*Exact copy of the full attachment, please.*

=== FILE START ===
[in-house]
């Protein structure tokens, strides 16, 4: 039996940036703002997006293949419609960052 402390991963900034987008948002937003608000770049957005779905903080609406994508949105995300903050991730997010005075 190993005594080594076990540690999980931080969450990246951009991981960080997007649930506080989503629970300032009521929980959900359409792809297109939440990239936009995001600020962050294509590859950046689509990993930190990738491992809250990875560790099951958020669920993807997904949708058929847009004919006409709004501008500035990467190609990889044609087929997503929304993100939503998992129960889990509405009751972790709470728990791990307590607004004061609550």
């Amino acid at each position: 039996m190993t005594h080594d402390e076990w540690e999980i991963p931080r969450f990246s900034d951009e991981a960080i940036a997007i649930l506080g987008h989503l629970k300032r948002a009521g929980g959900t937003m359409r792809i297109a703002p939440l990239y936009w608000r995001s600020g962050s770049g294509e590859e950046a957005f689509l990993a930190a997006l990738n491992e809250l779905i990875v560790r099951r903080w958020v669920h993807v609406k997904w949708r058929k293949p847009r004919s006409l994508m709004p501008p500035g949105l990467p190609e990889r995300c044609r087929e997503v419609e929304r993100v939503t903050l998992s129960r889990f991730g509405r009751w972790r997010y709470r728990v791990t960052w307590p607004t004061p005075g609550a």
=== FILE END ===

[in-house]
């Protein structure tokens, strides 16, 4: 039996940036703002997006293949419609960052 402390991963900034987008948002937003608000770049957005779905903080609406994508949105995300903050991730997010005075 190993005594080594076990540690999980931080969450990246951009991981960080997007649930506080989503629970300032009521929980959900359409792809297109939440990239936009995001600020962050294509590859950046689509990993930190990738491992809250990875560790099951958020669920993807997904949708058929847009004919006409709004501008500035990467190609990889044609087929997503929304993100939503998992129960889990509405009751972790709470728990791990307590607004004061609550």
């Amino acid at each position: 039996m190993t005594h080594d402390e076990w540690e999980i991963p931080r969450f990246s900034d951009e991981a960080i940036a997007i649930l506080g987008h989503l629970k300032r948002a009521g929980g959900t937003m359409r792809i297109a703002p939440l990239y936009w608000r995001s600020g962050s770049g294509e590859e950046a957005f689509l990993a930190a997006l990738n491992e809250l779905i990875v560790r099951r903080w958020v669920h993807v609406k997904w949708r058929k293949p847009r004919s006409l994508m709004p501008p500035g949105l990467p190609e990889r995300c044609r087929e997503v419609e929304r993100v939503t903050l998992s129960r889990f991730g509405r009751w972790r997010y709470r728990v791990t960052w307590p607004t004061p005075g609550a």